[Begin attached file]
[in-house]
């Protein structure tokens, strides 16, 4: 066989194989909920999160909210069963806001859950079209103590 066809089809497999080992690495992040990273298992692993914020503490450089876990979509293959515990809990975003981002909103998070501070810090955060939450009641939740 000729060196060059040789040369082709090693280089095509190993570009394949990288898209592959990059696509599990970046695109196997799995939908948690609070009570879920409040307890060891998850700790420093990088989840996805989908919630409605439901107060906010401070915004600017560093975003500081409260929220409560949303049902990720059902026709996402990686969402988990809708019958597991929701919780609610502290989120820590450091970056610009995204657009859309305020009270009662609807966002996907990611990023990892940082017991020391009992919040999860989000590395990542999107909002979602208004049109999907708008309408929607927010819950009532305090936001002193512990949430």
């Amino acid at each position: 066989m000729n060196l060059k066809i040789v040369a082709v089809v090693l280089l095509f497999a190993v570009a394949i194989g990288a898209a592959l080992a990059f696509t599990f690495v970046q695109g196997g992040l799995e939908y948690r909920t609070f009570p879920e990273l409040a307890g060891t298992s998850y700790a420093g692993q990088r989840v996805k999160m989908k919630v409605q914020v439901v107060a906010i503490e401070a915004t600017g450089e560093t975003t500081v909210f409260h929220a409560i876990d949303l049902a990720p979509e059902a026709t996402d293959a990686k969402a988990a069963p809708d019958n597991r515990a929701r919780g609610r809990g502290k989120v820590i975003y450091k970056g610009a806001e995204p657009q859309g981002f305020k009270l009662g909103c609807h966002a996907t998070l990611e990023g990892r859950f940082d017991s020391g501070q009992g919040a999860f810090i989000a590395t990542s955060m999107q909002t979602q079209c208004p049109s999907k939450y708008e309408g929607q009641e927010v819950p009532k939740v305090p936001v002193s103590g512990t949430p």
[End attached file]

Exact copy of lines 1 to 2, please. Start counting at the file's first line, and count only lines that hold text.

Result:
[in-house]
């Protein structure tokens, strides 16, 4: 066989194989909920999160909210069963806001859950079209103590 066809089809497999080992690495992040990273298992692993914020503490450089876990979509293959515990809990975003981002909103998070501070810090955060939450009641939740 000729060196060059040789040369082709090693280089095509190993570009394949990288898209592959990059696509599990970046695109196997799995939908948690609070009570879920409040307890060891998850700790420093990088989840996805989908919630409605439901107060906010401070915004600017560093975003500081409260929220409560949303049902990720059902026709996402990686969402988990809708019958597991929701919780609610502290989120820590450091970056610009995204657009859309305020009270009662609807966002996907990611990023990892940082017991020391009992919040999860989000590395990542999107909002979602208004049109999907708008309408929607927010819950009532305090936001002193512990949430």